You have to wonder why some supervisors want to wrest control over The City’s transit agency since it’s proving it can crash by itself.
Showing just how far off-track they are from their fare-laden public, officials from the San Francisco Municipal Transportation Agency broached the idea of increasing operating hours of parking meters, even though its own staff didn’t include that among the many recommendations to close its budget deficit.
The reason is that it’s wildly unpopular, the public backlash for the idea has already been highlighted and Mayor Gavin Newsom wants no part of it. But hey, why should that stop some of his appointees from thumbing their nose at him (they’re not running for office)?
That will explain how transit agency directors Bruce Oka and Cameron Beach said they want to see the meter extension plan back on the table, even after Oakland went through months of public hand-wringing over a similar plan, which it approved and then rescinded when hundreds of people and downtown business owners loudly protested. Apparently, that lesson is lost on some board members who are struggling with the term “public” transportation.
“If [Newsom] doesn’t want parking meters’ hours extended, then he’s got to pony up some money,” a blustery Oka told the media.
I don’t think it works that way. I agree with the board’s contention that raising the fare on the F-line from $2 to $5 is a lousy idea, but work force cuts and service reductions are a fact of life these days — and Muni is not immune. The idea of targeting car owners for the privilege of driving in San Francisco is as old as the “Muni man of the month” awards, and the business community already voiced the obvious sentiment that it would be hit hard by extending meter hours.
And if the transit agency board even considers Sunday enforcement of meters, the mayor and supervisors will have a full-scale mutiny on their hands.
It pays to remember that Muni’s woes almost undid Mayor Willie Brown. And judging from my e-mail inbox through the years, there isn’t a single issue that unites residents of San Francisco more than the transit system. Yet, all the transit agency directors have shown is that they can’t make tough decisions, but only fall back on easy ones.
At least the board hasn’t suggested completely eliminating the F-line. That’s how public officials become ex-public officials.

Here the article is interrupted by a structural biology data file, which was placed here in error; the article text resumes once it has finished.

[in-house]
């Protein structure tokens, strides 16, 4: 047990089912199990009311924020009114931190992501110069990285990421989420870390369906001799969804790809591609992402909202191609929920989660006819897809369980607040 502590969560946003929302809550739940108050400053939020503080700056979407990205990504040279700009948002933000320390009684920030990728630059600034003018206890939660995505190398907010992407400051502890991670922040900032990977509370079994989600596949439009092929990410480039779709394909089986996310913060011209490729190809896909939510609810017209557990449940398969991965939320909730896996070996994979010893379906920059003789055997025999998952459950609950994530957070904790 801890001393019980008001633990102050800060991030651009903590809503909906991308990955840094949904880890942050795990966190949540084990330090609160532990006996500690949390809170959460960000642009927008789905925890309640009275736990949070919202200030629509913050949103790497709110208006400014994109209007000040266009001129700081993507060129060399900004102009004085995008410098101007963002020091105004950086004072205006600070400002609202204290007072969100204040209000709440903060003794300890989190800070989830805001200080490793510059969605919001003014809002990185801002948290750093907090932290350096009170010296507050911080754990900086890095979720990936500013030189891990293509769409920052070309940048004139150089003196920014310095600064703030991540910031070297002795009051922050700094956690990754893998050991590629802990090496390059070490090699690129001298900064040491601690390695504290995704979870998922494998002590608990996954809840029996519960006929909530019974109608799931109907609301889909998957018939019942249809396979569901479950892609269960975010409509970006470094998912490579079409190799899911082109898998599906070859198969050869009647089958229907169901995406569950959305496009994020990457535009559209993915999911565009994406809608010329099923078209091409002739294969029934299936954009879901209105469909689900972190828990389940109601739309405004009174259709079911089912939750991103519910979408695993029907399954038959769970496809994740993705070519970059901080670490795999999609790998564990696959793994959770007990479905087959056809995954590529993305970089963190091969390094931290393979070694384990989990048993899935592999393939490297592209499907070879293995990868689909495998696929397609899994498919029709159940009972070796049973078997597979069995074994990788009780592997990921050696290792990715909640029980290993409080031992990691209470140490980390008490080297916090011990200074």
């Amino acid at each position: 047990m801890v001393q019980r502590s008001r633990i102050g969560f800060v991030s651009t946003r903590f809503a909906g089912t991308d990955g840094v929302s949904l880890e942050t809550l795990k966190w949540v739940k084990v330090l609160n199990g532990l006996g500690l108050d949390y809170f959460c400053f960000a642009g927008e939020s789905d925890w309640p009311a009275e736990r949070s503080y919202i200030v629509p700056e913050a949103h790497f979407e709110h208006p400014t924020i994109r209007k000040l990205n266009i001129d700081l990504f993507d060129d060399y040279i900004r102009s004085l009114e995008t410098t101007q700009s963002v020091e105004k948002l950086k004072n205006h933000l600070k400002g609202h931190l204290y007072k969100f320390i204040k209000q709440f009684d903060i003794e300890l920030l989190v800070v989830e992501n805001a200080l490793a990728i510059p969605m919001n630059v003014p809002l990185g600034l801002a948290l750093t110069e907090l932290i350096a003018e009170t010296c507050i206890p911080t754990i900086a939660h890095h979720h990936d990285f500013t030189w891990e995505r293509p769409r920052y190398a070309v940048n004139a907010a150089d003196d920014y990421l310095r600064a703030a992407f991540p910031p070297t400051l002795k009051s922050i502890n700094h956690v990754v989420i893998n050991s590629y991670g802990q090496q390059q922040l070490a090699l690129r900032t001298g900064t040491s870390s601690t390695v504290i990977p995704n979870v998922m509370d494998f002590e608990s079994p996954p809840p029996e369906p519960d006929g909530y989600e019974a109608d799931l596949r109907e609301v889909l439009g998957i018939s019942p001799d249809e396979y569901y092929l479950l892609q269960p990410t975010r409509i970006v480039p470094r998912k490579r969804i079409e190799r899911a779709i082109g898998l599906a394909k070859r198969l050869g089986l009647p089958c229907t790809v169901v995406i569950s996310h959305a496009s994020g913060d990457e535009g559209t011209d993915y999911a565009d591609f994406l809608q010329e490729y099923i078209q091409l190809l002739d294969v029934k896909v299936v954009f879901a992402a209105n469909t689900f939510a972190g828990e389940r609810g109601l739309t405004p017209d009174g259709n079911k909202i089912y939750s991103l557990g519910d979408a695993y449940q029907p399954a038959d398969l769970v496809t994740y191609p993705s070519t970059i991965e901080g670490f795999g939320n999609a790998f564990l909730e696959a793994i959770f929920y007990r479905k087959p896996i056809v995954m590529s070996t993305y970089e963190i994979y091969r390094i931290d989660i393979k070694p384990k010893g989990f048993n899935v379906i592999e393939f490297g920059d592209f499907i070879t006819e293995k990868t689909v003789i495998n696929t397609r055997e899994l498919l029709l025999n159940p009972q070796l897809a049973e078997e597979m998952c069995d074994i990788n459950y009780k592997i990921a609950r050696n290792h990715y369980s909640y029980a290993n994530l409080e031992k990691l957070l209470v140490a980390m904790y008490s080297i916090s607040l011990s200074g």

Many political observers are saying that incumbent Democrats may feel the fallout from this week’s special U.S. Senate election in Massachusetts in which a little-known Republican knocked off a high-profile Democrat in that famously liberal state.
But what they didn’t note is what a terrible candidate Martha Coakley was — something that even bashers of California Sen. Barbara Boxer can’t say about the long-term incumbent.
Boxer may be many things — especially to conservative opponents — but like her or not, she’s a formidable candidate and has a graveyard of would-be challengers to show for it.
The pundits may be running out of words to describe how Coakley lost to Republican Scott Brown in the election to replace the late liberal lion Ted Kennedy. Yet, Coakley proved herself completely out of touch with people of every party affiliation, which is why independents flocked in droves to Brown’s corner.
As my friends at CalBuzz pointed out, Coakley told voters that the Taliban was out of Afghanistan. She also announced that former Boston Red Sox hero Curt Schilling was a New York Yankees fan. And to cap off her lack of a grip on reality, when asked why she didn’t greet fans outside Fenway Park when the Boston Bruins played a much-publicized game there this year, she said, “In the cold? Shaking hands?’’
I guess kissing babies also was out of the question.
A study out this week confirms every modern parent’s fears: We’ve raised a whole new generation of gadget addicts.
The Kaiser Family Foundation released a study that says young people spend more than 7½ hours every day — or about 53 hours a week — watching TV, playing video games, texting, listening to music and otherwise staying glued to their phones, though not in the usual manner.
“Kids are spending more time using their phones to play games and listen to music than to actually talk on them,” said Kaiser’s Vicky Rideout, who directed the study of more than 2,000 students nationwide.
In the past five years, the country’s 8- to 18-year-olds increased their use of media devices by nearly 90 minutes a day. Clearly they’re not reading newspapers, since those hand-held devices seem to be going the way of the VCR. And the numbers jump even higher if you take into account kids’ multitasking, when they’re on their computers listening to music and paying no heed to the outside world (or their parents).
To no one’s surprise, those kids who used media devices a lot less than their peers reported better grades in school. Maybe we should consider new Kindle-like classrooms.